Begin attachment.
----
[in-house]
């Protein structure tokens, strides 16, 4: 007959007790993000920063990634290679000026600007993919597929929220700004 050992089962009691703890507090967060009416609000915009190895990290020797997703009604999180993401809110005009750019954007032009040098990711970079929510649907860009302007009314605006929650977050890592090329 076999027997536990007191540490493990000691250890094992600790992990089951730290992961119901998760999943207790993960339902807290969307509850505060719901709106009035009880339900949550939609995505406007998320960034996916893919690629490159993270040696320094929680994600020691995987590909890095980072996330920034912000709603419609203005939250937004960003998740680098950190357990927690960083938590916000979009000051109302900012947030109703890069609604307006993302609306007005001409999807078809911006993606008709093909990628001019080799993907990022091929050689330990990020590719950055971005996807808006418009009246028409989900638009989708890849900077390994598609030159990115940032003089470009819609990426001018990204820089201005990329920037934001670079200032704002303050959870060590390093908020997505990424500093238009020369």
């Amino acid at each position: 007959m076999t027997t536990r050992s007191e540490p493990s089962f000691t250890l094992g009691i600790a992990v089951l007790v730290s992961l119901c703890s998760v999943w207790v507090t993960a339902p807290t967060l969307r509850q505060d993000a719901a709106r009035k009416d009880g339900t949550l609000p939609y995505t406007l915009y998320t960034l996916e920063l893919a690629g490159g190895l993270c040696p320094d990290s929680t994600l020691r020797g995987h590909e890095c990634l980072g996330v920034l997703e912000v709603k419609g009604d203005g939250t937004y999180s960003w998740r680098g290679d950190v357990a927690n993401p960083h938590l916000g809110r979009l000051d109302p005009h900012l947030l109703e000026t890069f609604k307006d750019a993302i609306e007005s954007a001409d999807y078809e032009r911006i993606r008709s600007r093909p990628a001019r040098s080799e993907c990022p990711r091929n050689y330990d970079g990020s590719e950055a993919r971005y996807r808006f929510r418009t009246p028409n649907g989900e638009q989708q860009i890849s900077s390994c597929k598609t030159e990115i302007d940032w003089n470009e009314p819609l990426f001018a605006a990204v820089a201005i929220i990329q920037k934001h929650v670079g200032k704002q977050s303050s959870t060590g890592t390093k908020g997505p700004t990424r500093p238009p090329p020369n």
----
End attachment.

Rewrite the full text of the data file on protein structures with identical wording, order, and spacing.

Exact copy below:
[in-house]
């Protein structure tokens, strides 16, 4: 007959007790993000920063990634290679000026600007993919597929929220700004 050992089962009691703890507090967060009416609000915009190895990290020797997703009604999180993401809110005009750019954007032009040098990711970079929510649907860009302007009314605006929650977050890592090329 076999027997536990007191540490493990000691250890094992600790992990089951730290992961119901998760999943207790993960339902807290969307509850505060719901709106009035009880339900949550939609995505406007998320960034996916893919690629490159993270040696320094929680994600020691995987590909890095980072996330920034912000709603419609203005939250937004960003998740680098950190357990927690960083938590916000979009000051109302900012947030109703890069609604307006993302609306007005001409999807078809911006993606008709093909990628001019080799993907990022091929050689330990990020590719950055971005996807808006418009009246028409989900638009989708890849900077390994598609030159990115940032003089470009819609990426001018990204820089201005990329920037934001670079200032704002303050959870060590390093908020997505990424500093238009020369």
């Amino acid at each position: 007959m076999t027997t536990r050992s007191e540490p493990s089962f000691t250890l094992g009691i600790a992990v089951l007790v730290s992961l119901c703890s998760v999943w207790v507090t993960a339902p807290t967060l969307r509850q505060d993000a719901a709106r009035k009416d009880g339900t949550l609000p939609y995505t406007l915009y998320t960034l996916e920063l893919a690629g490159g190895l993270c040696p320094d990290s929680t994600l020691r020797g995987h590909e890095c990634l980072g996330v920034l997703e912000v709603k419609g009604d203005g939250t937004y999180s960003w998740r680098g290679d950190v357990a927690n993401p960083h938590l916000g809110r979009l000051d109302p005009h900012l947030l109703e000026t890069f609604k307006d750019a993302i609306e007005s954007a001409d999807y078809e032009r911006i993606r008709s600007r093909p990628a001019r040098s080799e993907c990022p990711r091929n050689y330990d970079g990020s590719e950055a993919r971005y996807r808006f929510r418009t009246p028409n649907g989900e638009q989708q860009i890849s900077s390994c597929k598609t030159e990115i302007d940032w003089n470009e009314p819609l990426f001018a605006a990204v820089a201005i929220i990329q920037k934001h929650v670079g200032k704002q977050s303050s959870t060590g890592t390093k908020g997505p700004t990424r500093p238009p090329p020369n």